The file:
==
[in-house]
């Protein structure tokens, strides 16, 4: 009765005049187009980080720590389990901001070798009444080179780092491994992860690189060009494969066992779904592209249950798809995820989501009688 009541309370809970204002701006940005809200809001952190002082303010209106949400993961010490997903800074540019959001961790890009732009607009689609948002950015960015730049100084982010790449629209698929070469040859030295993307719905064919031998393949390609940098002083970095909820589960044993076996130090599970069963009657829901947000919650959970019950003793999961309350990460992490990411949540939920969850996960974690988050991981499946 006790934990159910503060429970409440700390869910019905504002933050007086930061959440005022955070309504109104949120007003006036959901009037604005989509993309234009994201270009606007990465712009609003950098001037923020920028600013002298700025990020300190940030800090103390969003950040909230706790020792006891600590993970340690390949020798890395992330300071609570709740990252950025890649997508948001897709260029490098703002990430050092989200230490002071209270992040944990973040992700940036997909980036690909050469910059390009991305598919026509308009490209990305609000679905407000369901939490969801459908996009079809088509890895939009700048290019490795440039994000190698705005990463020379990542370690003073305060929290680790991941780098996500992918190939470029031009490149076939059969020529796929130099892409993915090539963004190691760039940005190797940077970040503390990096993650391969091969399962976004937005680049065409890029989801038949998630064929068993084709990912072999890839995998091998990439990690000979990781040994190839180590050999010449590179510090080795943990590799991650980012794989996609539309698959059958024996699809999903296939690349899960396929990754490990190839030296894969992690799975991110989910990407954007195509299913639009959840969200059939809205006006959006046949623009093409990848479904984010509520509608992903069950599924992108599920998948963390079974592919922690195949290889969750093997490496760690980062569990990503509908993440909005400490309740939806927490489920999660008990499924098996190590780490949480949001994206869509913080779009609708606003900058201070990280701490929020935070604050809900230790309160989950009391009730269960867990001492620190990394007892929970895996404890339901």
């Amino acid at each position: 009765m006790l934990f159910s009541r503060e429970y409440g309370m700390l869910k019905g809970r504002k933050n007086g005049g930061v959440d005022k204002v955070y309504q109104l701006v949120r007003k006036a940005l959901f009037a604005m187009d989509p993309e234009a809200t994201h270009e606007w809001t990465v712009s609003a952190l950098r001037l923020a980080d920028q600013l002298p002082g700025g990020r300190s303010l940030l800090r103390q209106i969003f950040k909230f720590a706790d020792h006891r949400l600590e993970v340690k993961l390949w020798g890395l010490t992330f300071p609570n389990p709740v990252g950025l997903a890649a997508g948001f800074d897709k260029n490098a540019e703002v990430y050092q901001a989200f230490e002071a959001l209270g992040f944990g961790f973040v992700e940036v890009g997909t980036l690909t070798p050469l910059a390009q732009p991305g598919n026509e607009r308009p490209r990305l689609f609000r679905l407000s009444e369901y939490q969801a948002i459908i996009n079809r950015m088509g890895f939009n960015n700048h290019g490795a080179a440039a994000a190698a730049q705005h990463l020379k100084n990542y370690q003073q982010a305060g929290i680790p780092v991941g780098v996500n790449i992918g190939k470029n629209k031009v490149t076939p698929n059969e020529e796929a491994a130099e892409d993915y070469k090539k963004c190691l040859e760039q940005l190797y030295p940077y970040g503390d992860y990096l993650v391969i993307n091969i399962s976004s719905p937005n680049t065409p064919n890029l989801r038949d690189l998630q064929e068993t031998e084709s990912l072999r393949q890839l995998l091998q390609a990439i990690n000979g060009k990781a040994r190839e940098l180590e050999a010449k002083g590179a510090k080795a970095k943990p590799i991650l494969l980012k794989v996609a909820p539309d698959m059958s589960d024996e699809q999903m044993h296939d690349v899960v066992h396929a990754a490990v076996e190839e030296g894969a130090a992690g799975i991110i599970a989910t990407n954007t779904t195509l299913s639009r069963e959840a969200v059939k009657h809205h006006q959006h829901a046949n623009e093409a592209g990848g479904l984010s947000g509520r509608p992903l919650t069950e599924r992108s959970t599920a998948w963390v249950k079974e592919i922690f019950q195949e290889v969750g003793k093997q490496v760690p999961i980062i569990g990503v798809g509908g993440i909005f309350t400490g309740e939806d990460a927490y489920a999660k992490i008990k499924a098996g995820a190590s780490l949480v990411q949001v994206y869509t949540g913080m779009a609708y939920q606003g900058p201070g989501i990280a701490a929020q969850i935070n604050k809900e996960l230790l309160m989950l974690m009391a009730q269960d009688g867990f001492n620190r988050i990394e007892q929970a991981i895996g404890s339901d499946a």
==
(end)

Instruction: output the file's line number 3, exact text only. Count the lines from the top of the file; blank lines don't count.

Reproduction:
């Amino acid at each position: 009765m006790l934990f159910s009541r503060e429970y409440g309370m700390l869910k019905g809970r504002k933050n007086g005049g930061v959440d005022k204002v955070y309504q109104l701006v949120r007003k006036a940005l959901f009037a604005m187009d989509p993309e234009a809200t994201h270009e606007w809001t990465v712009s609003a952190l950098r001037l923020a980080d920028q600013l002298p002082g700025g990020r300190s303010l940030l800090r103390q209106i969003f950040k909230f720590a706790d020792h006891r949400l600590e993970v340690k993961l390949w020798g890395l010490t992330f300071p609570n389990p709740v990252g950025l997903a890649a997508g948001f800074d897709k260029n490098a540019e703002v990430y050092q901001a989200f230490e002071a959001l209270g992040f944990g961790f973040v992700e940036v890009g997909t980036l690909t070798p050469l910059a390009q732009p991305g598919n026509e607009r308009p490209r990305l689609f609000r679905l407000s009444e369901y939490q969801a948002i459908i996009n079809r950015m088509g890895f939009n960015n700048h290019g490795a080179a440039a994000a190698a730049q705005h990463l020379k100084n990542y370690q003073q982010a305060g929290i680790p780092v991941g780098v996500n790449i992918g190939k470029n629209k031009v490149t076939p698929n059969e020529e796929a491994a130099e892409d993915y070469k090539k963004c190691l040859e760039q940005l190797y030295p940077y970040g503390d992860y990096l993650v391969i993307n091969i399962s976004s719905p937005n680049t065409p064919n890029l989801r038949d690189l998630q064929e068993t031998e084709s990912l072999r393949q890839l995998l091998q390609a990439i990690n000979g060009k990781a040994r190839e940098l180590e050999a010449k002083g590179a510090k080795a970095k943990p590799i991650l494969l980012k794989v996609a909820p539309d698959m059958s589960d024996e699809q999903m044993h296939d690349v899960v066992h396929a990754a490990v076996e190839e030296g894969a130090a992690g799975i991110i599970a989910t990407n954007t779904t195509l299913s639009r069963e959840a969200v059939k009657h809205h006006q959006h829901a046949n623009e093409a592209g990848g479904l984010s947000g509520r509608p992903l919650t069950e599924r992108s959970t599920a998948w963390v249950k079974e592919i922690f019950q195949e290889v969750g003793k093997q490496v760690p999961i980062i569990g990503v798809g509908g993440i909005f309350t400490g309740e939806d990460a927490y489920a999660k992490i008990k499924a098996g995820a190590s780490l949480v990411q949001v994206y869509t949540g913080m779009a609708y939920q606003g900058p201070g989501i990280a701490a929020q969850i935070n604050k809900e996960l230790l309160m989950l974690m009391a009730q269960d009688g867990f001492n620190r988050i990394e007892q929970a991981i895996g404890s339901d499946a």